he perfected his incandescent lamp. His interest in the

Illness kept them now at Venice. George Sand's illness first and then Musset's alarming malady. He had high fever, accompanied by chest affection and attacks of delirium which lasted six consecutive hours, during which it took four men to hold him.

he perfected his incandescent lamp. His interest in the

George Sand was an admirable nurse. This must certainly be acknowledged. She sat up with him at night and she nursed him by day, and, astonishing woman that she was, she was also able to work and to earn enough to pay their common expenses. This is well known, but I am able to give another proof of it, in the letters which George Sand wrote from Venice to Buloz. These letters have been communicated to me by Madame Pailleron, _nee_ Buloz, and by Madame Landouzy, _veuve_ Buloz, whom I thank for the public and for myself. The following are a few of the essential passages:

he perfected his incandescent lamp. His interest in the

"February 4. _Read this when you are alone._

he perfected his incandescent lamp. His interest in the

MY DEAR BULOZ,--Your reproaches reach me at a miserable moment. If you have received my letter, you already know that I do not deserve them. A fortnight ago I was well again and working. Alfred was working too, although he was not very well and had fits of feverishness. About five days ago we were both taken ill, almost at the same time. I had an attack of dysentery, which caused me horrible suffering. I have not yet recovered from it, but I am strong enough, anyhow, to nurse him. He was seized with a nervous and inflammatory fever, which has made such rapid progress that the doctor tells me he does not know what to think about it. We must wait for the thirteenth or fourteenth day before knowing whether his life is in danger. And what will this thirteenth or fourteenth day be? Perhaps his last one? I am in despair, overwhelmed with fatigue, suffering horribly, and awaiting who knows what future? How can I give myself up to literature or to anything in the world at such a time? I only know that our entire fortune, at present, consists of sixty francs, that we shall have to spend an enormous amount at the chemist's, for the nurse and doctor, and that we are at a very expensive hotel. We were just about to leave it and go to a private house. Alfred cannot be moved now, and even if everything should go well, he probably cannot be moved for a month. We shall have to pay one term's rent for nothing, and we shall return to France, please God. If my ill-luck continues, and if Alfred should die, I can assure you that I do not care what happens after to me. If God allows Alfred to recover, I do not know how we shall pay the expenses of his illness and of his return to France. The thousand francs that you are to send me will not suffice, and I do not know what we shall do. At any rate, do not delay sending that, as, by the time it arrives, it will be more than necessary. I am sorry about the annoyance you are having with the delay for publishing, but you can now judge whether it is my fault. If only Alfred had a few quiet days, I could soon finish my work. But he is in a frightful state of delirium and restlessness. I cannot leave him an instant. I have been nine hours writing this letter. Adieu, my friend, and pity me.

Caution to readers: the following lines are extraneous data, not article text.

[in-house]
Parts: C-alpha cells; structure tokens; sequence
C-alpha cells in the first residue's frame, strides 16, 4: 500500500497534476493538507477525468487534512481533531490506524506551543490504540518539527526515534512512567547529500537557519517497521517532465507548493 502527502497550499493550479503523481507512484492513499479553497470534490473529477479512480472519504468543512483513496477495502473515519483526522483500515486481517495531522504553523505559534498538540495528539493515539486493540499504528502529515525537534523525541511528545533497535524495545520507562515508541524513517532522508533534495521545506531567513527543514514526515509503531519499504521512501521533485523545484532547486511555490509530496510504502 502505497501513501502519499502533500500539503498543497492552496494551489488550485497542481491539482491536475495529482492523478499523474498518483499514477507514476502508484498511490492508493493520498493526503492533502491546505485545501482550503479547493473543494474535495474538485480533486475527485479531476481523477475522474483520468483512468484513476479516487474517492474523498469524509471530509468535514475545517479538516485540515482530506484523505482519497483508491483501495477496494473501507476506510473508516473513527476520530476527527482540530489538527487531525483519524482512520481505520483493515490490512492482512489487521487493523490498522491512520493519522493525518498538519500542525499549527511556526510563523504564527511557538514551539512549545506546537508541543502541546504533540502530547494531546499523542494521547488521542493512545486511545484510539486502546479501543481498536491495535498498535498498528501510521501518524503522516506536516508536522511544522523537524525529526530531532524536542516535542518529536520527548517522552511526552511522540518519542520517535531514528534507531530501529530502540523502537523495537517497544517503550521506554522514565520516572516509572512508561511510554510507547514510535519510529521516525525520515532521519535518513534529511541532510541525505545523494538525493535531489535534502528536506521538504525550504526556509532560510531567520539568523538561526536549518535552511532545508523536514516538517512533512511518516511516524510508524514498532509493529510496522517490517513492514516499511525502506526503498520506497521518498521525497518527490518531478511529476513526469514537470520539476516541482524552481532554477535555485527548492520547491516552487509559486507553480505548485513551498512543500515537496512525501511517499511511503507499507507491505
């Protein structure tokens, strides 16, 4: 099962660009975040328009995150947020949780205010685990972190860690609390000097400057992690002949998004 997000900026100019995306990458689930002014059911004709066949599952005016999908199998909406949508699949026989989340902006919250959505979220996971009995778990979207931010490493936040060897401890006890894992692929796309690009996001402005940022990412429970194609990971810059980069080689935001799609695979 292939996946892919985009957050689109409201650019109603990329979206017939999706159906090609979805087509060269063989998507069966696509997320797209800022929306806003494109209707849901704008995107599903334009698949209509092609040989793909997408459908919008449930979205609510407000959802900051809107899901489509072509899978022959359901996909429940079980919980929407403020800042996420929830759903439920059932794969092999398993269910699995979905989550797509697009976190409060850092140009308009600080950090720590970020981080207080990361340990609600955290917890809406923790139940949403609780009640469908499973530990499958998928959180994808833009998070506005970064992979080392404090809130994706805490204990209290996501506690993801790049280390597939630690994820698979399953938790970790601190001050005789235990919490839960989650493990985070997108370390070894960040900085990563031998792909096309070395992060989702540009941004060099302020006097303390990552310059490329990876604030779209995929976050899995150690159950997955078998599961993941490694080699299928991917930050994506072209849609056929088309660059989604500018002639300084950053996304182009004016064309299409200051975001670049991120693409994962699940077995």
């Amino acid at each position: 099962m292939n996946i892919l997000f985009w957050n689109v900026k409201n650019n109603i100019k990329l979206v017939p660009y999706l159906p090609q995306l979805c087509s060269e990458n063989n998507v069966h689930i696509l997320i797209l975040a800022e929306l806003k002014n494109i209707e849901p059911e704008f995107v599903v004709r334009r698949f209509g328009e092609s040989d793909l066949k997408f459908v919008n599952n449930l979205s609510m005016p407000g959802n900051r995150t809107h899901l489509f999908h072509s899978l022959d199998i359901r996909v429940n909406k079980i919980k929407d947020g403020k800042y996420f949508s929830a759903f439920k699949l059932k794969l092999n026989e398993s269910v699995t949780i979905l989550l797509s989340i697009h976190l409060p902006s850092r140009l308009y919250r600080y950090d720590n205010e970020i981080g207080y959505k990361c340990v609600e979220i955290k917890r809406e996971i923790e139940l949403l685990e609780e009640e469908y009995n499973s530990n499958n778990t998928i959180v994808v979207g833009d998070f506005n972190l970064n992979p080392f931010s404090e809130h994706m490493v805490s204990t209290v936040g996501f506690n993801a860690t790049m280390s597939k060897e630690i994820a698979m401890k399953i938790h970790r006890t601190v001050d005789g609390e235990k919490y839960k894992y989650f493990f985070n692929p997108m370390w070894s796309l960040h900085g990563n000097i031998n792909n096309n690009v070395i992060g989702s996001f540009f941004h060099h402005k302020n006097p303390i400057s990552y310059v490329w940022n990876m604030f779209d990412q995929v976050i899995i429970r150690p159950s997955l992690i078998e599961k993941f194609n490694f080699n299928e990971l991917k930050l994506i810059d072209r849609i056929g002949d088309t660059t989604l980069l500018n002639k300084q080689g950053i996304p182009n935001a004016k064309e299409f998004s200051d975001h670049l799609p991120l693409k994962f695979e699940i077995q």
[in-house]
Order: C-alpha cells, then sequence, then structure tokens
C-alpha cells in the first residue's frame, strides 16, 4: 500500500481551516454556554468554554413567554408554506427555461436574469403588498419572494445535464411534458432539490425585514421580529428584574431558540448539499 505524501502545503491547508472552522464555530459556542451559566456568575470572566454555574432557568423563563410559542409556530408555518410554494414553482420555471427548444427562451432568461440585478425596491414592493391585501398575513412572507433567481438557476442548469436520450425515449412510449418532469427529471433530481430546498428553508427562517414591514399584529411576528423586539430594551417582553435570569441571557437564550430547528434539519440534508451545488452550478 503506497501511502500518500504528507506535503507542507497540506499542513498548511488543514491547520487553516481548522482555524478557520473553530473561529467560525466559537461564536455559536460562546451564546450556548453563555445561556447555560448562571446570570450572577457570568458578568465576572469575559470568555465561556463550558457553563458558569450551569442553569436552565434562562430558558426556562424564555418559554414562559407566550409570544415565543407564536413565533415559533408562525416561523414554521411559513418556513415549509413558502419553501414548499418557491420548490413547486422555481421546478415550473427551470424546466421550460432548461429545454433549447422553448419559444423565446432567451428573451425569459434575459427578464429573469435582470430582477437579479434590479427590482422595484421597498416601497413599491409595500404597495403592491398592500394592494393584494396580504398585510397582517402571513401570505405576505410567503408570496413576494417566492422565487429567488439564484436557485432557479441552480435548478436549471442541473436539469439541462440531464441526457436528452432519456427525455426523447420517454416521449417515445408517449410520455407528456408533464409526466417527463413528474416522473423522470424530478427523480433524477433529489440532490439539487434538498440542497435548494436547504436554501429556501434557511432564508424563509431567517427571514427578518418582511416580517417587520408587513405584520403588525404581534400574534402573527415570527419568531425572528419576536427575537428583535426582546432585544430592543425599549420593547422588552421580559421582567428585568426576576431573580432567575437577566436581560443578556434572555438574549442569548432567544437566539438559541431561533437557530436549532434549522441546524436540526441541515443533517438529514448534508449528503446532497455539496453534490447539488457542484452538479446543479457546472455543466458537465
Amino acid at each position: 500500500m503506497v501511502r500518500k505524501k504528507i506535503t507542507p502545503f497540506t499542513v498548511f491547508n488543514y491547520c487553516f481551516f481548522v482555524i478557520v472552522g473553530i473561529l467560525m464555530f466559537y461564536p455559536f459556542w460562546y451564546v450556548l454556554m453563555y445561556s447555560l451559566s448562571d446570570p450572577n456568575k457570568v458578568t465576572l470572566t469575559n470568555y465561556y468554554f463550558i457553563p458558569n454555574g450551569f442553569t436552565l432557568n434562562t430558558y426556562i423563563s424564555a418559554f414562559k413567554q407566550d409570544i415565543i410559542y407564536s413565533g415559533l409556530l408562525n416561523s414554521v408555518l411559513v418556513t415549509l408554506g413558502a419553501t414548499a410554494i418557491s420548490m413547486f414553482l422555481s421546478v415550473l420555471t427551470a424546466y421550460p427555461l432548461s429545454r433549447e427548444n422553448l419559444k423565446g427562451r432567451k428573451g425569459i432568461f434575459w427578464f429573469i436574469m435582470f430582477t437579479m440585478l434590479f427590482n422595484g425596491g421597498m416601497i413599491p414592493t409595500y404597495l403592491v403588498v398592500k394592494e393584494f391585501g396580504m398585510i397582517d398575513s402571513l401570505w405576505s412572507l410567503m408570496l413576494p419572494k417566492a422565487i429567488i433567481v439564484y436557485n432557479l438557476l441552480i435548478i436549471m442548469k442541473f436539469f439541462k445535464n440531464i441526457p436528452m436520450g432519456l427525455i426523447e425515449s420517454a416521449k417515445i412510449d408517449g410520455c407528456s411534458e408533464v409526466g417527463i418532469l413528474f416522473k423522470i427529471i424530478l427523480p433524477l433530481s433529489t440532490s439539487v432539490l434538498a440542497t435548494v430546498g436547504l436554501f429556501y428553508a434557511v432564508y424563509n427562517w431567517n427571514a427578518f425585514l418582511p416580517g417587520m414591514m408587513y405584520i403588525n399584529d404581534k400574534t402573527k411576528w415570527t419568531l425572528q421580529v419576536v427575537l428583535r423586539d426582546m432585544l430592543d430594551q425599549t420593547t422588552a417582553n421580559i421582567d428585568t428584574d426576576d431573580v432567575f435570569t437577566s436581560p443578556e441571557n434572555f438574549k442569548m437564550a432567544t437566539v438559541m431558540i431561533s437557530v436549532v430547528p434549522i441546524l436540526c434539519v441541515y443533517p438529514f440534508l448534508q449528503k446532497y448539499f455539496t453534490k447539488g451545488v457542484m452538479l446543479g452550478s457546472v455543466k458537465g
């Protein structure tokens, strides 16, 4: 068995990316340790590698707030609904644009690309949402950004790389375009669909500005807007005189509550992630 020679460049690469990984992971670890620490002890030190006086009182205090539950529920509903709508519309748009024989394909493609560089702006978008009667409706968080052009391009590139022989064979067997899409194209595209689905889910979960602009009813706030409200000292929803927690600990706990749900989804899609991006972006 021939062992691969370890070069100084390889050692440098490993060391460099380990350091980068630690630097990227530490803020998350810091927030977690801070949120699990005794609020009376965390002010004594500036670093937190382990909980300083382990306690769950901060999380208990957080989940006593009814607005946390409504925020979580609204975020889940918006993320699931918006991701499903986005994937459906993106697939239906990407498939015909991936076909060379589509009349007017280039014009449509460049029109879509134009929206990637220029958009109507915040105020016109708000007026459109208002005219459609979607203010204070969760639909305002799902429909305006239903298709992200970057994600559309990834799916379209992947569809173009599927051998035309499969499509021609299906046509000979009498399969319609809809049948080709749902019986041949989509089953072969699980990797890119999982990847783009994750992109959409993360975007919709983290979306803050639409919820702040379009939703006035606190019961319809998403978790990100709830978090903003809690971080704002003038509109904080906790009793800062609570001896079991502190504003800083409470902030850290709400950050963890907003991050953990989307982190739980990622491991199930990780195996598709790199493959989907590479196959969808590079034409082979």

"Above everything, do not tell any one, not any one in the world, that Alfred is ill. If his mother heard (and it only needs two persons for telling a secret to all Paris) she would go mad. If she has to be told, let who will undertake to tell her, but if in a fortnight Alfred is out of danger, it is useless for her to grieve now. Adieu."

"My friend, Alfred is saved. There has been no fresh attack, and we have nearly reached the fourteenth day without the improvement having altered. After the brain affection inflammation of the lungs declared itself, and this rather alarmed us for two days. . . . He is extremely weak at present, and he wanders occasionally. He has to be nursed night and day. Do not imagine, therefore, that I am only making pretexts for the delay in my work. I have not undressed for eight nights. I sleep on a sofa, and have to get up at any minute. In spite of this, ever since I have been relieved in my mind about the danger, I have been able to write a few pages in the mornings while he is resting. You may be sure tht I should like to be able to take advantage of this time to rest myself. Be assured, my friend, that I am not short of courage, nor yet of the will to work. You are not more anxious than I am that I should carry out my engagements. You know that a debt makes me smart like a wound. But you are friend enough to make allowances for my situation and not to leave me in difficulties. I am spending very wretched days here at this bedside, for the slightest sound, the slightest movement causes me constant terror. In this disposition of mind I shall not write any light works. They will be heavy, on the contrary, like my fatigue and my sadness.

"Do not leave me without money, I beseech you, or I do not know what will happen to me. I spend about twenty francs a day in medicine of all sorts. We do not know how to keep him alive. . . ."

These letters give the lie to some of the gossip that has been spread abroad with regard to the episode of the Hotel Danieli. And I too, thanks to these letters, shall have put an end to a legend! In the second volume of Wladimir Karenine's work on George Sand, on page 61, we have the following words--

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